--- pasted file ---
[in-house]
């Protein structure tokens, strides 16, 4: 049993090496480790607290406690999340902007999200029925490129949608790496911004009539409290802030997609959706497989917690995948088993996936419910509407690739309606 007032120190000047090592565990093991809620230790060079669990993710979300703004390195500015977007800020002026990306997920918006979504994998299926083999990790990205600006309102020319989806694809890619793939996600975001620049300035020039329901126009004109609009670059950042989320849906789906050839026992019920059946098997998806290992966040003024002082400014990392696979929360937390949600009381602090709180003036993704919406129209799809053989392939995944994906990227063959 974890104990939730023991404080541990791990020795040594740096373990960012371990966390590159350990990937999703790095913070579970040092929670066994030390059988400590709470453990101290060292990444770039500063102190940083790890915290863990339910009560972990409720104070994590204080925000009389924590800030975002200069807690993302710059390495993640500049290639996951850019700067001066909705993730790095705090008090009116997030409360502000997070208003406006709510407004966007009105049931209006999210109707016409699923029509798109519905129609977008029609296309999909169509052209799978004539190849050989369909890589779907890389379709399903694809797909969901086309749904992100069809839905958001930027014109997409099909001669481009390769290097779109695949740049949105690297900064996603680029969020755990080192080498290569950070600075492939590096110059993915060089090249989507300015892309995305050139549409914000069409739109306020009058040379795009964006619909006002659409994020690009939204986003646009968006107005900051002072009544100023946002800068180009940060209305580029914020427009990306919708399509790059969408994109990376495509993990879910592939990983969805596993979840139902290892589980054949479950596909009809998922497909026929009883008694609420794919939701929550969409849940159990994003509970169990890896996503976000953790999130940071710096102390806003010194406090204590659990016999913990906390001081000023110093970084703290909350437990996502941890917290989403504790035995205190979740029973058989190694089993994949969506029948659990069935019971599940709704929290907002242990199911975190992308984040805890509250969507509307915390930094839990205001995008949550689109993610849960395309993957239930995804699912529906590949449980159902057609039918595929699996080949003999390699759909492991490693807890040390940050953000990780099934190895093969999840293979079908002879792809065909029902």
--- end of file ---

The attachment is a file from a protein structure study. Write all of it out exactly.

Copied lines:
[in-house]
């Protein structure tokens, strides 16, 4: 049993090496480790607290406690999340902007999200029925490129949608790496911004009539409290802030997609959706497989917690995948088993996936419910509407690739309606 007032120190000047090592565990093991809620230790060079669990993710979300703004390195500015977007800020002026990306997920918006979504994998299926083999990790990205600006309102020319989806694809890619793939996600975001620049300035020039329901126009004109609009670059950042989320849906789906050839026992019920059946098997998806290992966040003024002082400014990392696979929360937390949600009381602090709180003036993704919406129209799809053989392939995944994906990227063959 974890104990939730023991404080541990791990020795040594740096373990960012371990966390590159350990990937999703790095913070579970040092929670066994030390059988400590709470453990101290060292990444770039500063102190940083790890915290863990339910009560972990409720104070994590204080925000009389924590800030975002200069807690993302710059390495993640500049290639996951850019700067001066909705993730790095705090008090009116997030409360502000997070208003406006709510407004966007009105049931209006999210109707016409699923029509798109519905129609977008029609296309999909169509052209799978004539190849050989369909890589779907890389379709399903694809797909969901086309749904992100069809839905958001930027014109997409099909001669481009390769290097779109695949740049949105690297900064996603680029969020755990080192080498290569950070600075492939590096110059993915060089090249989507300015892309995305050139549409914000069409739109306020009058040379795009964006619909006002659409994020690009939204986003646009968006107005900051002072009544100023946002800068180009940060209305580029914020427009990306919708399509790059969408994109990376495509993990879910592939990983969805596993979840139902290892589980054949479950596909009809998922497909026929009883008694609420794919939701929550969409849940159990994003509970169990890896996503976000953790999130940071710096102390806003010194406090204590659990016999913990906390001081000023110093970084703290909350437990996502941890917290989403504790035995205190979740029973058989190694089993994949969506029948659990069935019971599940709704929290907002242990199911975190992308984040805890509250969507509307915390930094839990205001995008949550689109993610849960395309993957239930995804699912529906590949449980159902057609039918595929699996080949003999390699759909492991490693807890040390940050953000990780099934190895093969999840293979079908002879792809065909029902």